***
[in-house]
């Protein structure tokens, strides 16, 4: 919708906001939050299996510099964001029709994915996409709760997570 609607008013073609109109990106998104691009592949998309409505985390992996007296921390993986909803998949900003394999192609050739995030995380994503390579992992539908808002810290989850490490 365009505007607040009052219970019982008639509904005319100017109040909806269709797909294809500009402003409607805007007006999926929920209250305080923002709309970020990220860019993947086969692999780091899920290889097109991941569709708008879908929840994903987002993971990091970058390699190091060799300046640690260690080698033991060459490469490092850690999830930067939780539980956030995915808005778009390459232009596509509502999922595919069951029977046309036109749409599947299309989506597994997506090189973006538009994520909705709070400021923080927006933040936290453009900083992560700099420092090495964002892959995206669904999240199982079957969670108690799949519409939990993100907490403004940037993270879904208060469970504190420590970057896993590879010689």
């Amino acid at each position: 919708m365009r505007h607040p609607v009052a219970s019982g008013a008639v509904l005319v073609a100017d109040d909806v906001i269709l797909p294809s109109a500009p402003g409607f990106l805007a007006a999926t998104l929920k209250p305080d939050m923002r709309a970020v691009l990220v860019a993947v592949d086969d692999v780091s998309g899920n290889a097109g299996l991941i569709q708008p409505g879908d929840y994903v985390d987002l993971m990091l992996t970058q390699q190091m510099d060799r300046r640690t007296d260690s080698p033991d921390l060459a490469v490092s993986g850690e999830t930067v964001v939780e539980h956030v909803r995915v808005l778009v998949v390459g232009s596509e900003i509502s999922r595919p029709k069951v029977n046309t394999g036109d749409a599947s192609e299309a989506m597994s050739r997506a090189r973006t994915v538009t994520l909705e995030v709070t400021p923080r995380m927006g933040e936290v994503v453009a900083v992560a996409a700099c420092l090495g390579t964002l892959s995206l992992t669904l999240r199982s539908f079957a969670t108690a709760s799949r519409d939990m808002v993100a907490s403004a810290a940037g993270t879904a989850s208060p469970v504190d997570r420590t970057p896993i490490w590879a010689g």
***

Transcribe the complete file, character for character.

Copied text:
[in-house]
């Protein structure tokens, strides 16, 4: 919708906001939050299996510099964001029709994915996409709760997570 609607008013073609109109990106998104691009592949998309409505985390992996007296921390993986909803998949900003394999192609050739995030995380994503390579992992539908808002810290989850490490 365009505007607040009052219970019982008639509904005319100017109040909806269709797909294809500009402003409607805007007006999926929920209250305080923002709309970020990220860019993947086969692999780091899920290889097109991941569709708008879908929840994903987002993971990091970058390699190091060799300046640690260690080698033991060459490469490092850690999830930067939780539980956030995915808005778009390459232009596509509502999922595919069951029977046309036109749409599947299309989506597994997506090189973006538009994520909705709070400021923080927006933040936290453009900083992560700099420092090495964002892959995206669904999240199982079957969670108690799949519409939990993100907490403004940037993270879904208060469970504190420590970057896993590879010689």
């Amino acid at each position: 919708m365009r505007h607040p609607v009052a219970s019982g008013a008639v509904l005319v073609a100017d109040d909806v906001i269709l797909p294809s109109a500009p402003g409607f990106l805007a007006a999926t998104l929920k209250p305080d939050m923002r709309a970020v691009l990220v860019a993947v592949d086969d692999v780091s998309g899920n290889a097109g299996l991941i569709q708008p409505g879908d929840y994903v985390d987002l993971m990091l992996t970058q390699q190091m510099d060799r300046r640690t007296d260690s080698p033991d921390l060459a490469v490092s993986g850690e999830t930067v964001v939780e539980h956030v909803r995915v808005l778009v998949v390459g232009s596509e900003i509502s999922r595919p029709k069951v029977n046309t394999g036109d749409a599947s192609e299309a989506m597994s050739r997506a090189r973006t994915v538009t994520l909705e995030v709070t400021p923080r995380m927006g933040e936290v994503v453009a900083v992560a996409a700099c420092l090495g390579t964002l892959s995206l992992t669904l999240r199982s539908f079957a969670t108690a709760s799949r519409d939990m808002v993100a907490s403004a810290a940037g993270t879904a989850s208060p469970v504190d997570r420590t970057p896993i490490w590879a010689g």